Moving Out of a Fixed Perspective through Compassionate Discourse

You made it through the holidays and those challenging, awkward, possibly heated dinner table discussions about the election. Some of those people you may not see again for another year, yet with a new president in office and much change and uncertainty coming, we still need a way forward.

Many people are struggling to find the right balance between the passion they feel for their own views and beliefs and a desire for peace and mutual respect. You may be asking yourself: Do I take a stand, get involved and take action, or do I ignore the news and retreat into a bubble of ignorance in the name of goodwill? How do I engage with those who hold different views without making them enemies? How do I show compassion for all without compromising my own values?

The goal of compassionate discourse isn’t to find a nicer way to prove you are right, but rather to find a point of connection. Relationship, not only shared words or emotions, can be a vehicle for mutual understanding and respect. This is how hearts and minds begin to change, even if the result is just being more open to listening.

Have you ever come across a characteristic or behavior of someone you love that is ultimately a deal breaker for you and you have to cut ties? Have you had the experience of wrestling with such an issue and then ultimately being able to acknowledge the challenge, recognizing your continued love for the wholeness of the person despite their flaws? “Relationships are about having the strength to persevere through difficult terrain, finding empathy for the other even when you are at odds, and recognizing when the relationship needs a time out or to come to an end,” explains Sandra T. Mann, PsyD, therapist and Director of Clinical Training at Maria Droste Counseling Center.

As you choose your next steps, find yourself in an uncomfortable place, or engage with someone who has different views, keep these tips in mind:

  • Acknowledge that different perspectives exist and ask permission to further the discussion. None of us wants to feel blindsided by a tense discussion and sometimes we’re not in the right space to engage.
  • Stop shaming, blaming, and stereotypes. We tend to think and speak in generalities (“Republicans do this…” or “All liberals think that…”). Try to focus on your experiences and those of the other person. How does a particular incident or policy affect you directly? Why is it so emotional for you?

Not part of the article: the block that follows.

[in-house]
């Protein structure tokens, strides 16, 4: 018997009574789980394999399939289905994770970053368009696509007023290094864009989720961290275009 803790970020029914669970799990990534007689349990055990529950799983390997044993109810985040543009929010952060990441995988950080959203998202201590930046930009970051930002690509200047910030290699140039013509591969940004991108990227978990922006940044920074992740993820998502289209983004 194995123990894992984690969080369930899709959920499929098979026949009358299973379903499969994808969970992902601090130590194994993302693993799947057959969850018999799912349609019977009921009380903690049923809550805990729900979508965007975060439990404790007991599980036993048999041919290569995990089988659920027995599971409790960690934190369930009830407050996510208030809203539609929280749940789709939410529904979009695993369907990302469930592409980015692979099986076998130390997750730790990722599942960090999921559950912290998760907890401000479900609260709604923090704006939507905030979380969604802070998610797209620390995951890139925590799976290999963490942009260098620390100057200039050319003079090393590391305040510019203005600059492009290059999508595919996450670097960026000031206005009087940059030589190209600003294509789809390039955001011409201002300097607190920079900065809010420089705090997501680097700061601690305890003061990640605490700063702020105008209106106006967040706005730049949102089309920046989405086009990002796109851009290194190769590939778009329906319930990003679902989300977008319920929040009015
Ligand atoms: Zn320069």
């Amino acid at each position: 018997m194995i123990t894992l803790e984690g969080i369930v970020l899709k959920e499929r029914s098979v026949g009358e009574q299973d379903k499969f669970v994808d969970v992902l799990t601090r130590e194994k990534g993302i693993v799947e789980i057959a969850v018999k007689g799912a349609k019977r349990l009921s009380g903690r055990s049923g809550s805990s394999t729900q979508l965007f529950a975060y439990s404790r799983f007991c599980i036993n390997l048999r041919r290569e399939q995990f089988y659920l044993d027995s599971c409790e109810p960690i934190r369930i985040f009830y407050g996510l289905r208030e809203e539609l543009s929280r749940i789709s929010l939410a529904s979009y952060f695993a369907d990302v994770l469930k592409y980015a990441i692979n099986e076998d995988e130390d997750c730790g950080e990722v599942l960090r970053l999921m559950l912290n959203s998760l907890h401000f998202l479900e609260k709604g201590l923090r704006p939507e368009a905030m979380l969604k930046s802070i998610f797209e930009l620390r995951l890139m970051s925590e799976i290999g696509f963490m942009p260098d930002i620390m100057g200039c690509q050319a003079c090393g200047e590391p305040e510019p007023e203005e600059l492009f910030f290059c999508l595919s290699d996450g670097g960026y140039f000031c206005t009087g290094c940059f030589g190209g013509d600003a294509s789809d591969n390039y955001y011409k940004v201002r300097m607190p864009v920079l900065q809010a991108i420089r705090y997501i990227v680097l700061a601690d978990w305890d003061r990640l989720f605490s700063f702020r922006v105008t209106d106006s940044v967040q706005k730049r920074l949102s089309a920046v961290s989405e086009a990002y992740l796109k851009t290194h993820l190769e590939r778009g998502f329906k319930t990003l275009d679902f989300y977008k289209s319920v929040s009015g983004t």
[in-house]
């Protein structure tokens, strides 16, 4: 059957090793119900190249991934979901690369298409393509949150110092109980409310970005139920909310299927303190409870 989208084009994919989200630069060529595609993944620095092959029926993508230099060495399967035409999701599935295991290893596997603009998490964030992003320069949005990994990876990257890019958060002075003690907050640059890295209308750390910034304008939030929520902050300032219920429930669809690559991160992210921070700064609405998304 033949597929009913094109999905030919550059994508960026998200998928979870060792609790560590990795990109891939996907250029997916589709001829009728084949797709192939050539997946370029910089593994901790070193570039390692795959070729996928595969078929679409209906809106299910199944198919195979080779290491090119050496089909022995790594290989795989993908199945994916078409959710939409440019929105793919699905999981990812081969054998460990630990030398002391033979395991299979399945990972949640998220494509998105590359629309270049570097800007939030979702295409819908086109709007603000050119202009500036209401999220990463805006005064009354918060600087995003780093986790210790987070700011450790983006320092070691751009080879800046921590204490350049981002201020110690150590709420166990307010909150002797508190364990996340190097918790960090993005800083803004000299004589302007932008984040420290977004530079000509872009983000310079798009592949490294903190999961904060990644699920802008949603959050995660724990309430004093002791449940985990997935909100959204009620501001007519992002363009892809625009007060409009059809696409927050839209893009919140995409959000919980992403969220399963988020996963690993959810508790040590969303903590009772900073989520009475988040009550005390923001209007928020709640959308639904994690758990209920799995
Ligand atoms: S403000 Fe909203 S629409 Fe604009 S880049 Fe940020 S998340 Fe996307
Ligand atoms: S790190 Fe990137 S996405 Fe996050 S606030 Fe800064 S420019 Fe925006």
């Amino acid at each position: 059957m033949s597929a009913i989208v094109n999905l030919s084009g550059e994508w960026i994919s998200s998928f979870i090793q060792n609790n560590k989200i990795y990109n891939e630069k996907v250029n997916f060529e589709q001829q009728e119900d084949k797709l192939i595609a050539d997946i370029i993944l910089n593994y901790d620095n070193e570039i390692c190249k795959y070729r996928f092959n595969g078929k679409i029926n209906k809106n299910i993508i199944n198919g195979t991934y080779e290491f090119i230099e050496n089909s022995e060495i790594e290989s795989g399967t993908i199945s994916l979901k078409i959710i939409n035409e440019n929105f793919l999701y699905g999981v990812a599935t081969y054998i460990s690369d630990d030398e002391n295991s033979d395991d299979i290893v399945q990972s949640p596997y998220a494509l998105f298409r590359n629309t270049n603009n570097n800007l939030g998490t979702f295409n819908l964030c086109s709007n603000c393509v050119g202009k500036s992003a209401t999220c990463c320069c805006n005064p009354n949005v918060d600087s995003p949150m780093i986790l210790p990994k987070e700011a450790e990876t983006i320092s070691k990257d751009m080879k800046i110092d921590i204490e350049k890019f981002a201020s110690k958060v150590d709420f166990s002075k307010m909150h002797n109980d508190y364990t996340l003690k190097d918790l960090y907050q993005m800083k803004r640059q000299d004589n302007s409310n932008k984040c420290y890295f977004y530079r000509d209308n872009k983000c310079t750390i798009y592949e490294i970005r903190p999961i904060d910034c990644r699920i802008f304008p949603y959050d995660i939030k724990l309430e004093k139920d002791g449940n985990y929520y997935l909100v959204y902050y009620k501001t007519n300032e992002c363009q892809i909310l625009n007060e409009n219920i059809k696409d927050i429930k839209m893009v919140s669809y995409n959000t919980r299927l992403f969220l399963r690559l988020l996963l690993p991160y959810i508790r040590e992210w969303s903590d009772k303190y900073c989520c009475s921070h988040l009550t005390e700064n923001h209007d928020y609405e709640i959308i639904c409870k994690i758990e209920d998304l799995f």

• Consider the possibility of middle ground. “So many issues are polarizing—your side or mine, us vs. them—which only fuels conflict,” Mann acknowledges. “Are there pieces of the issue you do agree on? These can be places to discover shared values, build rapport, and recognize a place you might coexist that lies between.”
  • Be prepared to listen, especially when you don’t agree; be sure you aren’t just planning your response. Listen for any areas of agreement and build from there.
  • Acknowledge the needs of others to take time to process. “We aren’t all masters of verbal debate or thoughtful deliberation,” says Mann. She suggests that if you, or the other person, need more time to respond, take a moment to slow down and breathe.
  • Check in with yourself, and remember the high-pressure environment. The inauguration and marches just happened, and new developments continue to pop up in the news, through social media, and in email.  Emotions are still high from all perspectives. Some on both sides are feeling empowered, while others feel disempowered.
  • If possible, take the conversation offline and meet in person. Online discussions can easily lead to misunderstandings because they lack the ability to hear tone of voice or see body language and facial expressions that inform and give greater context to what is being said. It’s also much easier for those not used to being assertive to engage more aggressively, perhaps with less foresight about the repercussions. And let’s not forget those quietly observing, and the impact our words and more impassioned discourse have on them.
  • Find a stopping point. You are not likely to change someone’s worldview in one sitting. Achieving even an element of open-mindedness is a success. End when the conversation is in a place of agreement (even if that is just acknowledging and allowing space for the emotional response you both have to the issue). Acknowledge things you learned about the other person’s perspective, invite feedback, and revisit the topic again later.

If the current divisive social and political climate is making it difficult for you to function and/or is impacting your relationships, we can help. Contact the Maria Droste Access Center at 303-867-4600 for more information or to connect with a therapist.  

Note: These tips were adapted from SURJ’s Thanksgiving Toolkit – Bringing Justice Home. ( We adapted them in an effort to be more inclusive of all perspectives.